The statistics service, in a report, said the number of unemployed people in the country totaled 756,795 in January, up by 189,663 or 33.4 pct compared with January 2010, or by 23,149 people or 3,2 pct compared with December 2010.
The financially non-active population in the country was 4,302,315 persons, while the number of employed people totaled 4,267,584 in January this year. The number of employed people was down 178,159 compared with January 2010 (a decline of 4.0 pct), although it was up by 33,820 (0.8 pct) compared with December 2010.
Young people were hit hard by unemployment, with the unemployment rate among people aged 15-24 at 37 pct in January 2011 from 30.4 pct in January 2010, while the rate in the age group between 25-34 was 21.3 pct (14.6 pct last year) and in the 34-44 age group was 12.6 pct (9.7 pct last year).
The unemployment rate among women was 18.8 pct (14.9 pct in January 2010) and in men 12.4 pct (8.7 pct in January last year).
Western Macedonia (22.7 pct), Southern Aegean (20.2 pct), Eastern Macedonia-Thrace (19.3 pct), Central Greece (17 pct) and Ionian Islands (17 pct) recorded the highest unemployment rates among the country's regions, while the Northern Aegean (7.1 pct) recorded the lowest unemployment rate although the rate was more than double compared with 3.0 pct in January 2010.
The unemployment rate in Attica was 14.6 pct in January from 10.7 pct last year.
 GSEE calls for change in economic policyThe General Confederation of Workers of Greece (GSEE), commenting in an announcement on data publicised by the Greek Statistical Service on Thursday on the 15.1 percent unemployment rate, called for an immediate "change in economic policy, before our country and Europe are turned into a continent with prospering figures and indexes but impoverished citizens."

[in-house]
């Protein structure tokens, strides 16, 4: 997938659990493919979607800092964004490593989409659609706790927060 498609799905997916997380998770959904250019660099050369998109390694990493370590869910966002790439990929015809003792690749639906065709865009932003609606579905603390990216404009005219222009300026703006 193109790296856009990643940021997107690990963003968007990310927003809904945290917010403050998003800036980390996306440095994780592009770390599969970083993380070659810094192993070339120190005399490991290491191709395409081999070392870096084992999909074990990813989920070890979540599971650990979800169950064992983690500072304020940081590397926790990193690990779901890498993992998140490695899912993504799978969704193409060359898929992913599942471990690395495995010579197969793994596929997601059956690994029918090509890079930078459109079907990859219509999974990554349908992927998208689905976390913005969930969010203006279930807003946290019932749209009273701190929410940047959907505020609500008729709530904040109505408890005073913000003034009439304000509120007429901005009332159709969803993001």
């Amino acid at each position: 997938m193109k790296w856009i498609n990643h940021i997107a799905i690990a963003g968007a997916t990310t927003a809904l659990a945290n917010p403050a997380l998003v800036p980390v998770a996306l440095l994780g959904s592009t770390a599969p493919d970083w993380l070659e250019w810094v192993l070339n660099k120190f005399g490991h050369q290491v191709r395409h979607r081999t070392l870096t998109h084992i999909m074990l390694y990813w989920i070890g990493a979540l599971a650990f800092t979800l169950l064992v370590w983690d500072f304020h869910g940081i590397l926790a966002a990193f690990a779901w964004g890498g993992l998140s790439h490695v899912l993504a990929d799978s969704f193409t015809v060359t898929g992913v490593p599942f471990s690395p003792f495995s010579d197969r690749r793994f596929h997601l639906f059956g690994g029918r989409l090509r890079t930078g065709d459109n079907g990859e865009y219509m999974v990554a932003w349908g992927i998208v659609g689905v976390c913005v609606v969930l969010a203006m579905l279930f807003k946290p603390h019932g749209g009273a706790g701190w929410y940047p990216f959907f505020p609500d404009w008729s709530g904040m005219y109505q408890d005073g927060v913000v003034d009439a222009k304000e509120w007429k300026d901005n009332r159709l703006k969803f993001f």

It also raises the issue of "strengthening the unemployment bonus, and the prolongation of the period of its payment."
 Supreme Court finds for contract workers seeking permanent jobsGreece's Supreme Court on Thursday ruled in favour of cleaners hired by the state's betting agency OPAP with temporary contracts between 1991 and 1998, finding that they served standing needs and should have been given permanent jobs.
The decision, which will serve as a precedent for similar cases now pending before the courts, was greeted jubilantly by thousands of broader public-sector contract workers that had gathered outside the courthouse on Alexandras Avenue.
Champagne bottles were cracked opened and contract workers poured out into the street blocking traffic when the court's decision was announced. They then carried out a march, preceded by a motorcade, from the Supreme Court to Athens City Hall in Kotzia Square.
The civil servants' union ADEDY had declared a 24-hour strike on Thursday for all public-sector workers on temporary contracts, when the case would go before the court.
A 24-hour strike had also been declared by the local authority workers' union POE-OTA for all contract workers in municipalities and municipal enterprises, as well as a four-hour nationwide strike from 7:30 until 11:30 a.m. for other staff.
The Supreme Court plenum's decision concerned workers hired with temporary contracts before 2001, finding that they can be given permanent positions under labour law, and will serve as a pilot decision for cases involving the civil service and broader public sector.
The court ruled that prior to the last revision of the Constitution there was no ban on converting temporary positions to permanent positions, enabling courts to judge cases for the conversion of contracts from temporary to indefine on the basis of labour law. In the specific case, the cleaners involved had been employed from 1991 to 1998 and had filed law suits before the Constitutional revision of 2001.
The revised Constitution now expressly forbids the conversion of contracts from temporary to indefinite so the ruling will not apply to anyone hired after 2001.
 Infrastructures ministry proposes decrease in toll fees of up to 30 pcA proposal by the Hellenic State to the construction joint ventures of the five motorways includes a decrease in the price of all toll fees by 25-30 percent for three years, as well as a decrease in the sections under construction by 50 percent.